The Right Tree in the Right Place: Alamosa Trees
A tree has a better chance of thriving if it is planted in a spot where it can grow to its mature size and shape. Also, maintenance costs will be lower. Before selecting and planting a tree, consider its function in your landscape.
When planting a small tree, future problems may not be obvious. To illustrate this, consider the following examples from Alamosa of “The Wrong Tree in the Wrong Place.”
Above: Unattractive and weak V-shape due to pruning for overhead wires.
Above: Beautiful crab apple tree is a nice size, but sheds apples on sidewalk and cars parked along the street. Consider public impact!
Above: Fluffy Rock Mountain Juniper extends over the street and over the sidewalk. Makes it difficult to walk on the sidewalk or clear the street.
There are several factors to consider in selecting a tree. (under construction) If you have ideas for this page, please let us know. Email
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Environmental Factors: What does your tree need?
Hardiness zones are important. Alamosa is mostly Zone 3 and Zone 4. If you live in town where there are lots of houses, streets, and trees for protection, you are mostly Zone 4. If you your home is less protected from wind and has fewer dwellings and trees, you are more likely to be Zone 3. The last few years we haven't dipped down to -30 or -40, but we did in the 1980's. Think long-term when considering a tree.
Alamosa is about 7,500 ft. This is find more many trees, but some don't thrive at this altitude. It can be hard to find elevation values for some trees and different sources may vary. We've included as many as we could find in our tree index.
In general, Alamosa is naturally very arid. Our typical rainfall is 6-8 inches. However, if your tree will be in a well-watered lawn, or near the river, it may get plenty of water. Most tree roots only grow between 12-18 inches below the surface.
Consider the lighting conditions where you want to plant your tree. Think both about seasonal and daily lighting. Alamosa is known as "The Land of Cool Sunshine"; most days are very sunny. Some trees, like pines do best in full sun. Others, like maples, are tolerant of a wider range of light conditions.
Know your soil. Alamosa ranges from sandy to clay, and most native soil does not have many nutrients. Further, soil compaction from vehicle traffic or construction can hamper the tree's ability to send out roots and receive air, water, and nutrients.
In general, Alamosa has fewer pests than many places as it is high, cold, and dry. However, many cottonwood and willow species are loved by aphids. Some trees, such as Robinson Crabapples, are virtually pest free.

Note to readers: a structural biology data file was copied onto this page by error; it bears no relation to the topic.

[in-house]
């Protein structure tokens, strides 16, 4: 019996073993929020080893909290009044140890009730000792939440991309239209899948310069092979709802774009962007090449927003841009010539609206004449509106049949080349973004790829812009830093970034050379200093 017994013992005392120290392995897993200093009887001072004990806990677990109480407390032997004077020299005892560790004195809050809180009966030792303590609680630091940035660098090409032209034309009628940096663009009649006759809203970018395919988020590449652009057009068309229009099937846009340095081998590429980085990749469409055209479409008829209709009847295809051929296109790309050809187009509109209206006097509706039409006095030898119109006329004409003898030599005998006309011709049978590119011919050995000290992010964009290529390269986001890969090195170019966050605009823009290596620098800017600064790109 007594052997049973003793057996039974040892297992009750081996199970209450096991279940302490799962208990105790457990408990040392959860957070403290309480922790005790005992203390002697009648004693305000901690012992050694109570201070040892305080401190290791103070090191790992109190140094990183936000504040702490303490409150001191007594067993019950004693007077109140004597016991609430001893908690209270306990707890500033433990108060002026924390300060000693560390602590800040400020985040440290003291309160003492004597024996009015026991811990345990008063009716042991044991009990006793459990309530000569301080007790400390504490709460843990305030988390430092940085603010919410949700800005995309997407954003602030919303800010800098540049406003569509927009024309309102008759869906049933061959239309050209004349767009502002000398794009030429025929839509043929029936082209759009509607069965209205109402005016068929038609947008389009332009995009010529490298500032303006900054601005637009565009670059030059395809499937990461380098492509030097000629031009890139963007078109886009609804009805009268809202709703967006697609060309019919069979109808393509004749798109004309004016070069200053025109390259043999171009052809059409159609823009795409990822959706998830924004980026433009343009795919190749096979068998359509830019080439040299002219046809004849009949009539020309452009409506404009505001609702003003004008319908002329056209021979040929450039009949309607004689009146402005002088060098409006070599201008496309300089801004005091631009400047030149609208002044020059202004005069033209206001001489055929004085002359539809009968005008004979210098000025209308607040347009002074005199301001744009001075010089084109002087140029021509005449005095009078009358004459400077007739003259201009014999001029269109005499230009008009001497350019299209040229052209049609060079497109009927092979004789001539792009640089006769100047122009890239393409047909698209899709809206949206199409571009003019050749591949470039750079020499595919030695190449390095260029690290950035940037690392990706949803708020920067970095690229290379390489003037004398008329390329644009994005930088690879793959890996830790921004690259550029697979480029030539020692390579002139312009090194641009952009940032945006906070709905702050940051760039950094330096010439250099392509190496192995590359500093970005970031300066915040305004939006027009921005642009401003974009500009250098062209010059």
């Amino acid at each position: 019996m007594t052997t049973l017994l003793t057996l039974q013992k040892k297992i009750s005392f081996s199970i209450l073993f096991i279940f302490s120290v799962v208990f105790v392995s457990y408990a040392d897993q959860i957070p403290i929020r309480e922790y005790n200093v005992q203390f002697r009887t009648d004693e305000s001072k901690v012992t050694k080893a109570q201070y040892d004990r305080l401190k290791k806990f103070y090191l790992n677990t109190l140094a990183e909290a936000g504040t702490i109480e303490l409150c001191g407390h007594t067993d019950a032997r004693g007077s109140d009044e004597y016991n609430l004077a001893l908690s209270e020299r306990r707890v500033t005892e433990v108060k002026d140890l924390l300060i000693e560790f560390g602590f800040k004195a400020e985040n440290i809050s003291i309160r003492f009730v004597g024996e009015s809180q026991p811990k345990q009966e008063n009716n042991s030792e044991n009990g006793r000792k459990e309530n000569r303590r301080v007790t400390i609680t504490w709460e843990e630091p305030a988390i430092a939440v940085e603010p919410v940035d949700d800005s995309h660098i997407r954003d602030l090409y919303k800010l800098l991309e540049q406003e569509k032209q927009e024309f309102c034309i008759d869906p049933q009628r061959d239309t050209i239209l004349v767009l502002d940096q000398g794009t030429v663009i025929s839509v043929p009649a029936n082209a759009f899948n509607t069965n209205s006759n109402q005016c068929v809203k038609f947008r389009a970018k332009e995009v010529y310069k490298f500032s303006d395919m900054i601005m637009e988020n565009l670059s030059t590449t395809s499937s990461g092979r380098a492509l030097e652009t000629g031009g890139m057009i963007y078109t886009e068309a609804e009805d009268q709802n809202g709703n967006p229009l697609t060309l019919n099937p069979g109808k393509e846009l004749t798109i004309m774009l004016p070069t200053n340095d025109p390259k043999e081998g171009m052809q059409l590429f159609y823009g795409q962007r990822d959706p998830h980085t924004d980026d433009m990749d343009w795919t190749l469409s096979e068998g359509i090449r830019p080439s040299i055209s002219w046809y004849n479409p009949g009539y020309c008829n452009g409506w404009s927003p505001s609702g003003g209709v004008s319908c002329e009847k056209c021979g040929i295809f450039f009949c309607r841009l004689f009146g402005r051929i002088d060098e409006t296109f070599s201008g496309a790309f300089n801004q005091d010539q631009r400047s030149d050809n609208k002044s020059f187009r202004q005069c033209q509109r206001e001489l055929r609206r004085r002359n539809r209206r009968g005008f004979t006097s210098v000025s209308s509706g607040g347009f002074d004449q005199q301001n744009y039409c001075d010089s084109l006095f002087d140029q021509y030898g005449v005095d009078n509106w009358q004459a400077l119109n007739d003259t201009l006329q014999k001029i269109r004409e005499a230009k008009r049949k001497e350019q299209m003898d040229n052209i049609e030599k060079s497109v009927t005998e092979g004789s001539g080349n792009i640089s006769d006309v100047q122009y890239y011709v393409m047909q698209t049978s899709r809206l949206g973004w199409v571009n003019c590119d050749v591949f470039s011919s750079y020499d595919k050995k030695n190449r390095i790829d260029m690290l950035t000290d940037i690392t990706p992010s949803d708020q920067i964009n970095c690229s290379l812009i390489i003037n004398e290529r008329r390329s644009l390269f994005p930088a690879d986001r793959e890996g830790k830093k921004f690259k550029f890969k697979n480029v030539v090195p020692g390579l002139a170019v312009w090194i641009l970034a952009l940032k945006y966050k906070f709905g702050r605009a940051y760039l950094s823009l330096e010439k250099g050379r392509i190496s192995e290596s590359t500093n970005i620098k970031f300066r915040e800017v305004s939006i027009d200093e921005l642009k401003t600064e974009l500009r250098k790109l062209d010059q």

Unless you live on a busy street, the ability for your trees to tolerate air pollution is not a major problem in Alamosa. And, the more trees we have, the less the air pollution problem will be.
Tree Factors: What do you want?
Why are you going to plant a tree? And why in a particular place?
Alamosa has very sunny summers and many people want shade. Shade cools our homes and yards. Make sure to consider winter shade, which most of us don't want. Will the tree block sunny windows or solar collectors? Make sure to consider the angle of the sun both summer and winter. Higher, wide-crowned trees that drop their leaves in winter provide the most shade. Medium trees do well in Alamosa as most require less water and most homes are one-storey.
Are you looking for a variety of shape and color? Do you have a large or small space? What other trees and shrubs do you have?
Windbreaks & Screens:
Are you trying to screen an eye sore or create a windbreak? Dense, low branched evergreens may be the best option for screens. Stepped, mixtures of dense trees may provide the best windbreaks.
Are your trying to delineate a property boundry? Small, narrow-crowned trees might be best. Consider whether branches and roots will invade your neighbor's yard.
Size and Location:
This may be the most overlooked consideration. Consider many of the large trees planted under powerlines in Alamosa -- what were people thinking? The only reason I didn't place it first is that it may not be the first consideration in thinking of planting a tree. Envision what the tree will look like 5, 15, 35, 80, etc. years from now. Hard to imagine, but really, really, try! We don't plant trees just for ourselves -- they are for future generations.
Crown Form or Shape:
Do you have a narrow space? Consider a columnar (tall, narrow) shape. Do you want a single tree to spread shade over a large circular area? Consider a round, oval, or V shape.
Community Factors: How does your tree fit into the Community Forest?
Many of the beautiful, but aging, trees in Alamosa are Cottonwoods or Siberian Elms -- as much as 40% of the public trees in the Community Forest. Consider selecting a tree from the Tree Board Approved list.
We thank Tree City USA for much of the general information on this page.